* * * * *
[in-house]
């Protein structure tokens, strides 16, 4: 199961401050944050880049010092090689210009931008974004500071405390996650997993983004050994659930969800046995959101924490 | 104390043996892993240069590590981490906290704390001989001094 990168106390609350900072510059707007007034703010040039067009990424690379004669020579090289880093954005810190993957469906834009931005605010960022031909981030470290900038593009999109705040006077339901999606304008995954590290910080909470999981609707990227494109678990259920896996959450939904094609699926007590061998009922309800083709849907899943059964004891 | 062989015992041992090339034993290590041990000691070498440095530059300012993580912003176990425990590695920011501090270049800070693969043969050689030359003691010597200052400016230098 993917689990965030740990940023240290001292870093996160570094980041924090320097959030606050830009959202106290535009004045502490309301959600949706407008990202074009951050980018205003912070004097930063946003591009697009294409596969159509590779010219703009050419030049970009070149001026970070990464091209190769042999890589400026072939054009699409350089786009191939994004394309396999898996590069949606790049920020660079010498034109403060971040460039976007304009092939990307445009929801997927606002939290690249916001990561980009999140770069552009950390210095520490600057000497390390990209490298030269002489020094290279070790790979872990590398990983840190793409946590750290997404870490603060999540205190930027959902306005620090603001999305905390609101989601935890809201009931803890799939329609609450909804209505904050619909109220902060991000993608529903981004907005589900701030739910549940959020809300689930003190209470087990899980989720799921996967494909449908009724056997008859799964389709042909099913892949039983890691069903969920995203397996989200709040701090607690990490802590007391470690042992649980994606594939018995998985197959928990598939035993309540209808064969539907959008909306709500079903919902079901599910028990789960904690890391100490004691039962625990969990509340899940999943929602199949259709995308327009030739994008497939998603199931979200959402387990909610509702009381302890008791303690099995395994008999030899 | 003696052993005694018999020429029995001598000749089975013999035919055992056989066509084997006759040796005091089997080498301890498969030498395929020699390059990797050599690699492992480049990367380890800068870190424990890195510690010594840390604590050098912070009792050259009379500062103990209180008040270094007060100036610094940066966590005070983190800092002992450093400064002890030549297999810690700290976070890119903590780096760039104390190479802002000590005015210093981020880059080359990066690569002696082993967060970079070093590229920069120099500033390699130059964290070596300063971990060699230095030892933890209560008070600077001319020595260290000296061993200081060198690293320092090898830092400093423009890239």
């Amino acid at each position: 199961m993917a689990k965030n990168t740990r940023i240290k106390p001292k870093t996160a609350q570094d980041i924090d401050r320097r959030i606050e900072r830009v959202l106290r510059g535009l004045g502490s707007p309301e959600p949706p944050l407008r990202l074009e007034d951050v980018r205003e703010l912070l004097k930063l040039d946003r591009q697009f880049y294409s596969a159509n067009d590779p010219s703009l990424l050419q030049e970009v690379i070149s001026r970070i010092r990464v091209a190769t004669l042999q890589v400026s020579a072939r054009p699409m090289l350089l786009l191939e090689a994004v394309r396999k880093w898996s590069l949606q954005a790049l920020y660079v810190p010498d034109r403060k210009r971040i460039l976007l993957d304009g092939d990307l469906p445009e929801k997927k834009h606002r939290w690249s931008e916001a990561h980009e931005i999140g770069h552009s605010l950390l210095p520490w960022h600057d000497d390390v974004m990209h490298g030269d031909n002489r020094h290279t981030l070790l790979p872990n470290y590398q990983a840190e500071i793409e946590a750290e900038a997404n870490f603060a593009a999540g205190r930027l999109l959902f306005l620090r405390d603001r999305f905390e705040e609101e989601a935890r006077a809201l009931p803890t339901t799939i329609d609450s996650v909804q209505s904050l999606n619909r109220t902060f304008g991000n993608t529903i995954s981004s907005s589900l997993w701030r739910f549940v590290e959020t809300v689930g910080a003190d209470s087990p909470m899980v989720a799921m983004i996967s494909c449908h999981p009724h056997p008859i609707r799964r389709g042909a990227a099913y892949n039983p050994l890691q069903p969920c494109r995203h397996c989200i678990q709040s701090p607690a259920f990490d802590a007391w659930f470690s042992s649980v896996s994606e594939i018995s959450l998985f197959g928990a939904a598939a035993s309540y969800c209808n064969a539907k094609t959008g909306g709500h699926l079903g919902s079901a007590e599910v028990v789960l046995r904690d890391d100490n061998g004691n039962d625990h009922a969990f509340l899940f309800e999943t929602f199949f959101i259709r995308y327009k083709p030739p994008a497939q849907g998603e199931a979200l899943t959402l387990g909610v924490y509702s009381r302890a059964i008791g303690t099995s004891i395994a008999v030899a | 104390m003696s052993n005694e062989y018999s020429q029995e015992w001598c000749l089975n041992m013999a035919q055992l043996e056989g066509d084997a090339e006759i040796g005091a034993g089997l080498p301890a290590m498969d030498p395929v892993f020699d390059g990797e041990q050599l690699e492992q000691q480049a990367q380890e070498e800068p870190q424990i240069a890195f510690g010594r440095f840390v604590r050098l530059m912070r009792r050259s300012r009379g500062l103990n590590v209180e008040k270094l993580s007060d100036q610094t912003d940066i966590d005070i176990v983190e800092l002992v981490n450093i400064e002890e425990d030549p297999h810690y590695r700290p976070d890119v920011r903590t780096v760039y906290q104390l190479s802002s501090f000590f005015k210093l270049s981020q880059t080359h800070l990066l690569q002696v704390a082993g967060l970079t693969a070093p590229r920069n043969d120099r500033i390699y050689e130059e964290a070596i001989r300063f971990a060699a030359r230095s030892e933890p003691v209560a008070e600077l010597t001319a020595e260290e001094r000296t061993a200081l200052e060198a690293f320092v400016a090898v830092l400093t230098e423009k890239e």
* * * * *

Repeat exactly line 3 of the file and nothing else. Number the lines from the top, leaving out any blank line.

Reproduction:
């Amino acid at each position: 199961m993917a689990k965030n990168t740990r940023i240290k106390p001292k870093t996160a609350q570094d980041i924090d401050r320097r959030i606050e900072r830009v959202l106290r510059g535009l004045g502490s707007p309301e959600p949706p944050l407008r990202l074009e007034d951050v980018r205003e703010l912070l004097k930063l040039d946003r591009q697009f880049y294409s596969a159509n067009d590779p010219s703009l990424l050419q030049e970009v690379i070149s001026r970070i010092r990464v091209a190769t004669l042999q890589v400026s020579a072939r054009p699409m090289l350089l786009l191939e090689a994004v394309r396999k880093w898996s590069l949606q954005a790049l920020y660079v810190p010498d034109r403060k210009r971040i460039l976007l993957d304009g092939d990307l469906p445009e929801k997927k834009h606002r939290w690249s931008e916001a990561h980009e931005i999140g770069h552009s605010l950390l210095p520490w960022h600057d000497d390390v974004m990209h490298g030269d031909n002489r020094h290279t981030l070790l790979p872990n470290y590398q990983a840190e500071i793409e946590a750290e900038a997404n870490f603060a593009a999540g205190r930027l999109l959902f306005l620090r405390d603001r999305f905390e705040e609101e989601a935890r006077a809201l009931p803890t339901t799939i329609d609450s996650v909804q209505s904050l999606n619909r109220t902060f304008g991000n993608t529903i995954s981004s907005s589900l997993w701030r739910f549940v590290e959020t809300v689930g910080a003190d209470s087990p909470m899980v989720a799921m983004i996967s494909c449908h999981p009724h056997p008859i609707r799964r389709g042909a990227a099913y892949n039983p050994l890691q069903p969920c494109r995203h397996c989200i678990q709040s701090p607690a259920f990490d802590a007391w659930f470690s042992s649980v896996s994606e594939i018995s959450l998985f197959g928990a939904a598939a035993s309540y969800c209808n064969a539907k094609t959008g909306g709500h699926l079903g919902s079901a007590e599910v028990v789960l046995r904690d890391d100490n061998g004691n039962d625990h009922a969990f509340l899940f309800e999943t929602f199949f959101i259709r995308y327009k083709p030739p994008a497939q849907g998603e199931a979200l899943t959402l387990g909610v924490y509702s009381r302890a059964i008791g303690t099995s004891i395994a008999v030899a | 104390m003696s052993n005694e062989y018999s020429q029995e015992w001598c000749l089975n041992m013999a035919q055992l043996e056989g066509d084997a090339e006759i040796g005091a034993g089997l080498p301890a290590m498969d030498p395929v892993f020699d390059g990797e041990q050599l690699e492992q000691q480049a990367q380890e070498e800068p870190q424990i240069a890195f510690g010594r440095f840390v604590r050098l530059m912070r009792r050259s300012r009379g500062l103990n590590v209180e008040k270094l993580s007060d100036q610094t912003d940066i966590d005070i176990v983190e800092l002992v981490n450093i400064e002890e425990d030549p297999h810690y590695r700290p976070d890119v920011r903590t780096v760039y906290q104390l190479s802002s501090f000590f005015k210093l270049s981020q880059t080359h800070l990066l690569q002696v704390a082993g967060l970079t693969a070093p590229r920069n043969d120099r500033i390699y050689e130059e964290a070596i001989r300063f971990a060699a030359r230095s030892e933890p003691v209560a008070e600077l010597t001319a020595e260290e001094r000296t061993a200081l200052e060198a690293f320092v400016a090898v830092l400093t230098e423009k890239e």